Monday, February 13th, 2017

More theater

The Guthrie highlights a frequently neglected Jewish playwright By MAX SPARBER The Guthrie Theater has a relatively new artistic director, Joseph Haj, who has promised greater diversity in the plays the theater chooses to stage. Despite this, on its surface, The Royal Family, playing through March 19 at the Guthrie, isn’t much of a break […]

Thursday, February 9th, 2017

What Jelly and George shared

Upcoming shows at Dakota Jazz Club will feature music of two 20th century musical icons By MORDECAI SPECKTOR Jelly Roll Morton (1890-1941), ragtime pianist, composer and bandleader, is seen as a pivotal figure in the development of jazz. His song “Jelly Roll Blues” was the first published jazz composition, in 1915. George Gershwin (1898-1937), pianist […]

Wednesday, February 8th, 2017

Inspired by words of Torah and prayer

Words @ Work exhibit speaks volumes By DORIS RUBENSTEIN The main sanctuary walls at Beth Jacob Synagogue in Mendota Heights are bare, like a Torah scroll, unillustrated but filled with meaning. On any given Shabbat, these walls can serve as a virtual blank canvas onto which three young artists who pray there regularly might project […]

Wednesday, February 8th, 2017

The ‘new Jew’ in Israel

The Man Who Never Stopped Sleeping, by Aharon Appelfeld, Schocken, 288 pages, $26. Reviewed by NEAL GENDLER The famous line “You can’t go home again” applies to almost all survivors of the Shoah. But to Aharon Appelfeld’s teenage character Erwin, it’s only true when he’s awake, which after the war is seldom. “At the end […]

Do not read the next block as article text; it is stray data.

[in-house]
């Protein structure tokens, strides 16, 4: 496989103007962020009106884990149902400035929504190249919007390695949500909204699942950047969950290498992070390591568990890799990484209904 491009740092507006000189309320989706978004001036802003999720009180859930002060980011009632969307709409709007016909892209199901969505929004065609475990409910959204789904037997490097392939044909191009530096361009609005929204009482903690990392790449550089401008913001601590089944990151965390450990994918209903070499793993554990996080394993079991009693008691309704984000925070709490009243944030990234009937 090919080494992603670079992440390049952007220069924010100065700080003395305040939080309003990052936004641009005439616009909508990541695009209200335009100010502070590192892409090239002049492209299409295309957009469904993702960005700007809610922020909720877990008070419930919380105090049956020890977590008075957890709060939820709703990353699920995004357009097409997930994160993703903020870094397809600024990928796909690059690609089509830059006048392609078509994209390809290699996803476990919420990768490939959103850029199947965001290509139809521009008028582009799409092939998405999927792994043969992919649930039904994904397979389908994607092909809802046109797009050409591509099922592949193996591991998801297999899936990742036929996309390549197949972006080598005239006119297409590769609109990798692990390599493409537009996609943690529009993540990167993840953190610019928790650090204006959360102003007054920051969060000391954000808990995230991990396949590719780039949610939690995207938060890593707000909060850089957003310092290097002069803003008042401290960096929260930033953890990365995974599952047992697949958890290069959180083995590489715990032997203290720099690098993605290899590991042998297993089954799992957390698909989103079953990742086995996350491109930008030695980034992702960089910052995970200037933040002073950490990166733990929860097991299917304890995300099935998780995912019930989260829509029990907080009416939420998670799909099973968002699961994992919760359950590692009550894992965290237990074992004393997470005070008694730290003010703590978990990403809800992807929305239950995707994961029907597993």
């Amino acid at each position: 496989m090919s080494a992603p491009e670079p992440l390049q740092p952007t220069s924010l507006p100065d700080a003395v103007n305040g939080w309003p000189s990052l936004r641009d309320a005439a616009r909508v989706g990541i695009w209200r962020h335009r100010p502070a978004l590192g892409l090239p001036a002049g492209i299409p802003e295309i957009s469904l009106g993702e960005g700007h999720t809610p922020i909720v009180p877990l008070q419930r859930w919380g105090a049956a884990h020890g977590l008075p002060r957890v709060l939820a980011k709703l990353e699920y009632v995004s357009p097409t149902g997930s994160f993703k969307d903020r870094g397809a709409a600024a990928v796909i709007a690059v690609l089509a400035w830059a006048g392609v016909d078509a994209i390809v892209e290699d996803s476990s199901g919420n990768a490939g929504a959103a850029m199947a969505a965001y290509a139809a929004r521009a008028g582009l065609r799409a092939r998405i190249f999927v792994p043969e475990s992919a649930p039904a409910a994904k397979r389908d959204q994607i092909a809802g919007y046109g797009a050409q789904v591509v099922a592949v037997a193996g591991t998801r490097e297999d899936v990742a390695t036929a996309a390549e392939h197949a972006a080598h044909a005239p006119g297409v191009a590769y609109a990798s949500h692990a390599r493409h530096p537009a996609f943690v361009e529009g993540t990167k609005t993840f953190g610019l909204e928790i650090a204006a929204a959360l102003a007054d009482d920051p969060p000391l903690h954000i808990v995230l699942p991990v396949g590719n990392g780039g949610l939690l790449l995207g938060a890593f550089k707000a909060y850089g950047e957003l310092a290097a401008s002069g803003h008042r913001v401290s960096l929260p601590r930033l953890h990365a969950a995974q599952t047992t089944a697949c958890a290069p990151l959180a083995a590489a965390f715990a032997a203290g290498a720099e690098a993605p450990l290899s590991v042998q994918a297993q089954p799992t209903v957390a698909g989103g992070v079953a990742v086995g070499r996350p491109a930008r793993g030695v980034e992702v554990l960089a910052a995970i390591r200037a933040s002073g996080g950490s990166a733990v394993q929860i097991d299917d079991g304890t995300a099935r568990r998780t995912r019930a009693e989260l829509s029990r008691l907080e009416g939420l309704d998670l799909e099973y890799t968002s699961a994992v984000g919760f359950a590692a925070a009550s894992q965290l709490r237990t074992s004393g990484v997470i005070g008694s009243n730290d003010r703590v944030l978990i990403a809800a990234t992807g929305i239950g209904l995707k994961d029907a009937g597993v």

Wednesday, February 1st, 2017

Sally Wingert to direct play at Minnesota Jewish Theatre

Sally Wingert has long been a beloved local actress, having worked for years at the Guthrie but also frequently appearing as a lead performer at smaller local theaters, including several well-regarded appearances at the Minnesota Jewish Theatre Company. Now Wingert is preparing to make her debut as a director, helming one of the most highly […]

Wednesday, January 25th, 2017

Bob Dylan: ‘I remember ev’ry face’

Light Come Shining: The Transformations of Bob Dylan, by Andrew McCarron, Oxford, 232 pages, $19.95 Reviewed by NEAL GENDLER Bob Dylan devotees may gain new understanding of their Nobel laureate’s life changes from an analysis and interpretation by Andrew McCarron. In Light Come Shining, McCarron has produced a “psychobiography,” a work that “attempts to demythologize […]

Wednesday, January 25th, 2017

Proponents of Jewish blues

‘Jewish Americana’ music gets its moment in the spotlight By GABE FRIEDMAN NEW YORK (JTA) — Saul Kaye never wanted to be a “Jewish blues” player. In his opinion, the Jewish music he had heard growing up in Northern California’s Bay Area ranged from “really bad to horrible.” In 2009, he was touring as a […]

Wednesday, January 11th, 2017

‘You didn’t want to get on Frank Sinatra’s bad side’

Trombonist Sam Hyster reminisces about his days playing with the Dorsey Brothers’ Orchestra By GLORIA FREDKOVE Sam Hyster spends most of his time these days watching sports in his room at the Sholom Home in St. Louis Park. The 94-year-old loves the Miami Dolphins and the New York Mets. I learned about Sam through his […]

Wednesday, January 11th, 2017

What passes for normal on a kibbutz

We Were the Future: A Memoir of the Kibbutz, by Yael Neeman, translated by Sondra Silverston, Overlook Press, 243 pages, $26.95 By NEAL GENDLER By American standards, growing up in a Hashomer Hatzair kibbutz, as described by Yael Neeman, seems both liberating and stifling. Liberating because few decisions are required. From your arrival as a […]

Wednesday, December 28th, 2016

An unraveling friendship

The Undoing Project: A Friendship That Changed Our Minds, by Michael Lewis, Norton, 362 pages, $28.95 By NEAL GENDLER Danny Kahneman and Amos Tversky proved two adages: opposites attract and two minds are better than one. Starting in fall 1969 at Hebrew University, pessimistic introvert Danny paired with optimistic extrovert Amos to explore how people […]